6 Alternatively, it is the Petitioner’s case in the present petition that the bank accounts were created and monies were deposited into them for the sake of ensuring the minors’ pursuit of education and that these amounts, meant for the minors’ education, were illegally withdrawn by the Respondent mother from their respective accounts and that these need to be brought back for the benefit and welfare of the minors. If the petition is sought to be framed as a petition for making provision for maintenance of the minors inter alia by seeking to recover the amounts illegally withdrawn by the Respondent wife, it would obviously be an application in the nature of a proceeding for maintenance. Such application, being covered by clause (f) of the Explanation to Sub-section (1) of Section 7 of the Family Courts Act, would also lie exclusively before the Family Court.
7 Having regard to the foregoing narration, in either event, this court has no jurisdiction to entertain the present petition as framed. Accordingly, the guardianship petition is dismissed.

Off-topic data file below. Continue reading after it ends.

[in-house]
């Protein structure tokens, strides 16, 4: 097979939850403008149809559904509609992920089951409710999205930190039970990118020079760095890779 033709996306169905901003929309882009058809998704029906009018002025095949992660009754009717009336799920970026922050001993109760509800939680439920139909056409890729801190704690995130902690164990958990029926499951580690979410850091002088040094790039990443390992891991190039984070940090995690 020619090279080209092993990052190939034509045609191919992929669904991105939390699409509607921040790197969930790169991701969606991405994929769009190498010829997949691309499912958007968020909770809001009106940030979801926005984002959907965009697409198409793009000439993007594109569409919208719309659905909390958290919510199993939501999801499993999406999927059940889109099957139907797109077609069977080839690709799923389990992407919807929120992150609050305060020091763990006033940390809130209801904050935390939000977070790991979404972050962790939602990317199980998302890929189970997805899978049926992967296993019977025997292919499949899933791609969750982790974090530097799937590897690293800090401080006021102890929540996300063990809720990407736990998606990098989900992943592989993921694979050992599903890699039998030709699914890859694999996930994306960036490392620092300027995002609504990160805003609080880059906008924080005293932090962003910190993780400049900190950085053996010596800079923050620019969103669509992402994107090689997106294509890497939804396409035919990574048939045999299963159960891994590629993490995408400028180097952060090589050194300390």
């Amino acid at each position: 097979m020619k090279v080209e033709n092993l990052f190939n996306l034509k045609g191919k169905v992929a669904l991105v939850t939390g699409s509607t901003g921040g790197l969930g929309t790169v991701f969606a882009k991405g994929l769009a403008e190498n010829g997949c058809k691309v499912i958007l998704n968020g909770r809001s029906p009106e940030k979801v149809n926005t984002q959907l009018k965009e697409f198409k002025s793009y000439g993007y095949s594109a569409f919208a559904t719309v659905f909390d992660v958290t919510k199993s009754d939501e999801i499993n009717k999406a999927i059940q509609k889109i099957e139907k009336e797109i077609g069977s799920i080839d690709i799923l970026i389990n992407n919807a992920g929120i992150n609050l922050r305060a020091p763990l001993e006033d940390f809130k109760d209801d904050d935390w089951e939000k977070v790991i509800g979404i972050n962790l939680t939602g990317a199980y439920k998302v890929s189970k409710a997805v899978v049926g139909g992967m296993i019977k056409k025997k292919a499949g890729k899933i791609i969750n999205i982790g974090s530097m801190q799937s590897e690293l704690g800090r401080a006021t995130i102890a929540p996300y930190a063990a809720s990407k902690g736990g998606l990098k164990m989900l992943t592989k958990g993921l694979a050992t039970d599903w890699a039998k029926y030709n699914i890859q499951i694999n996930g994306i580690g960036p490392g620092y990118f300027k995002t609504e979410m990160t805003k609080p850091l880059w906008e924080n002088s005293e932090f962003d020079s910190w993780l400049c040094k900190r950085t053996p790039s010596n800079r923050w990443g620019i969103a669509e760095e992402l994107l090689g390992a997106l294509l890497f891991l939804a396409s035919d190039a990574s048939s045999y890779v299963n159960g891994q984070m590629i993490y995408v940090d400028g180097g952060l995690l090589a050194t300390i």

8 It is made clear that whilst dismissing the petition, this court has only taken into account the aspect of jurisdiction and not considered other aspects reflecting on the merits of the application. These may well be urged by the respective parties as and when any application is moved before the appropriate court, including the Family Court, for reliefs claimed in the present petition.
9 In view of the disposal of the main petition, the miscellaneous application and the interim application taken out therein do not survive and are disposed of.
(S.C. GUPTE, J.)